Collateral damage: Apple yanks Scratch

 Posted by (Visited 9007 times)  Game talk  Tagged with: , , ,
Apr 152010

MIT’s Scratch is a tool developed at the MIT Media Lab to allow young people to learn the basics of computing and programming.

That means it’s also a development environment wherein you can run interpreted code.

Which means that it can’t be on the iPad or the iPod Touch or iPhone. So Apple has yanked it from the App Store.

As the Computing Education blog points out, these restrictions are ending up by saying that you literally cannot create procedural content on these devices.

Discussion on the Scratch forums suggests that it’s because Apple wants to focus on consuming media using these devices, not producing media.  Want to be truly computing literate, where you write as well as read?  There’s no app for that.

“Apple removes Scratch from iPad/iPhone/iTouch”

The flip side: Apple vs Flash

 Posted by (Visited 17404 times)  Game talk  Tagged with: , , ,
Apr 082010

I actually knew about this while writing the other post, but it hadn’t seemed to break publicly on the Net yet. Well, now it has. There’s language in the new SDK agreement for iPhone OS 4.0 that appears to ban using any development environment or toolchain that Apple doesn’t like. Most especially, it seems aimed at preventing Adobe from marketing the flagship feature in CS5: compiling for iPhone standalone apps.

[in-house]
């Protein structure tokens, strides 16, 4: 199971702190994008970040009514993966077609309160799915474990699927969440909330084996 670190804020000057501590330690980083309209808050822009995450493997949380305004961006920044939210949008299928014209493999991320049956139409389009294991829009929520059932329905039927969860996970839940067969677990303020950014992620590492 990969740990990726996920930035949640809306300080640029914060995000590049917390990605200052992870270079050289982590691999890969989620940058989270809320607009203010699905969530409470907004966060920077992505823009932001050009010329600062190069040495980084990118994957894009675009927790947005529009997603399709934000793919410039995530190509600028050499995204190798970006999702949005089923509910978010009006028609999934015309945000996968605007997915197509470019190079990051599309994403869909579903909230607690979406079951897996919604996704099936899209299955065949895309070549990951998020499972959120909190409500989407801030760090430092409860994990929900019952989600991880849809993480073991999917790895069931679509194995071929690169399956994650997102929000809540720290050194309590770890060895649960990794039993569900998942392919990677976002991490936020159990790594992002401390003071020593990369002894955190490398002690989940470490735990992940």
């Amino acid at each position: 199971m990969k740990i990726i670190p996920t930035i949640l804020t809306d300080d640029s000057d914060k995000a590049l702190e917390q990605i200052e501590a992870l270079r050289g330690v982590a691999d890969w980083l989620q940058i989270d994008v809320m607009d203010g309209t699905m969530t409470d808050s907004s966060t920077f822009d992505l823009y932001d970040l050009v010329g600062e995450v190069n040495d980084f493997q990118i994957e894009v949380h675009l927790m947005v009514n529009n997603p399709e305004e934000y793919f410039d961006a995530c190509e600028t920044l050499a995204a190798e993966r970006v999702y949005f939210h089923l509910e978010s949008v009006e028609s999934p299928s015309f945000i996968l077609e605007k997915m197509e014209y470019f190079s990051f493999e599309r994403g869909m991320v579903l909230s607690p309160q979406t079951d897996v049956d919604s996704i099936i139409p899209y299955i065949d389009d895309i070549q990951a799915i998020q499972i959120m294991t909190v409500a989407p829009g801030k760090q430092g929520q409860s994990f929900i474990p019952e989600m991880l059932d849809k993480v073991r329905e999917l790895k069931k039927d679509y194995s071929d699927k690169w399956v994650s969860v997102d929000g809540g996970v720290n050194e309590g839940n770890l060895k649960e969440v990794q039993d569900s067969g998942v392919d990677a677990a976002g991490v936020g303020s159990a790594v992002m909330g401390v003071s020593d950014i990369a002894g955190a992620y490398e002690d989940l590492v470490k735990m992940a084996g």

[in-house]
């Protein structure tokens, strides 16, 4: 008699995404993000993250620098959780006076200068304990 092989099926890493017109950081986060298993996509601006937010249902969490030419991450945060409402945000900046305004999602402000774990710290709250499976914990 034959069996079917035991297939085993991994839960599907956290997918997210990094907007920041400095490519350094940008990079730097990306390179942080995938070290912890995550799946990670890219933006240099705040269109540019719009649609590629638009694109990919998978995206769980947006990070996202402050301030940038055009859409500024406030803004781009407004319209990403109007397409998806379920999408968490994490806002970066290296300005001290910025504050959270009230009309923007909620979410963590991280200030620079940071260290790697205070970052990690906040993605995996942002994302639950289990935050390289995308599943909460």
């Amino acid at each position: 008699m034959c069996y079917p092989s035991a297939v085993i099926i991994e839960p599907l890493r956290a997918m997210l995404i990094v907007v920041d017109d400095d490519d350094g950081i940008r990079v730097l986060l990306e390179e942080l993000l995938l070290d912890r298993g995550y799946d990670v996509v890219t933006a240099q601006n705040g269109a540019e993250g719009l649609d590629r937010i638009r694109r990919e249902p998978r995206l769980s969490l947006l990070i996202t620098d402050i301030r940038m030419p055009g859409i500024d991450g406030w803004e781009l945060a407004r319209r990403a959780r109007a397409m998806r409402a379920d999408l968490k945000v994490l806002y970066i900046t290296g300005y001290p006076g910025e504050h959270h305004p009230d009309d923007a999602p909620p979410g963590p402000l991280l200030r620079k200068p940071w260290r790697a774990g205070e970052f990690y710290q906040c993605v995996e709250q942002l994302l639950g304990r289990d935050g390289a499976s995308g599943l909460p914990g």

3.3.1 — Applications may only use Documented APIs in the manner prescribed by Apple and must not use or call any private APIs. Applications must be originally written in Objective-C, C, C++, or JavaScript as executed by the iPhone OS WebKit engine, and only code written in C, C++, and Objective-C may compile and directly link against the Documented APIs (e.g., Applications that link to Documented APIs through an intermediary translation or compatibility layer or tool are prohibited).

CS5 launches on Monday, by the way, so this is a huge blow to Adobe.

There is already plenty of speculation as to whether this catches stuff like Unity, MonoTouch, Appcelerator (they had a blog post up about it, but it’s gone now!), and who knows what else. Basically, all cross-compilation tools, which is a large amount of the middleware out there.

This is the dark side of the last post I wrote. Epically closed means, well, epically closed. And in this case, it means creating barriers to content creation that effectively mean it costs more dollars to engage in the market. That’s what happens when you have closed-off production-and-distribution chains: smaller developers lose out.

Nintendo vs Apple and social gaming

 Posted by (Visited 9568 times)  Game talk  Tagged with: , , , ,
Apr 082010

Reggie Fils-Aime of Nintendo thinks that Apple isn’t a viable profit platform for games. The picture for game developers on iPhone certainly isn’t all rosy — the App Store has effectively recreated all the bad elements of retail, without the profit margins.

On the other hand, there are literally 50,000 games and entertainment apps for the iPhone and iPad. Fifty. Thousand. Number for the DS? More like 2500.

And now, Apple’s taking a big big hint from the networked, connected world, and introducing a gaming social network to the iPhone OS.

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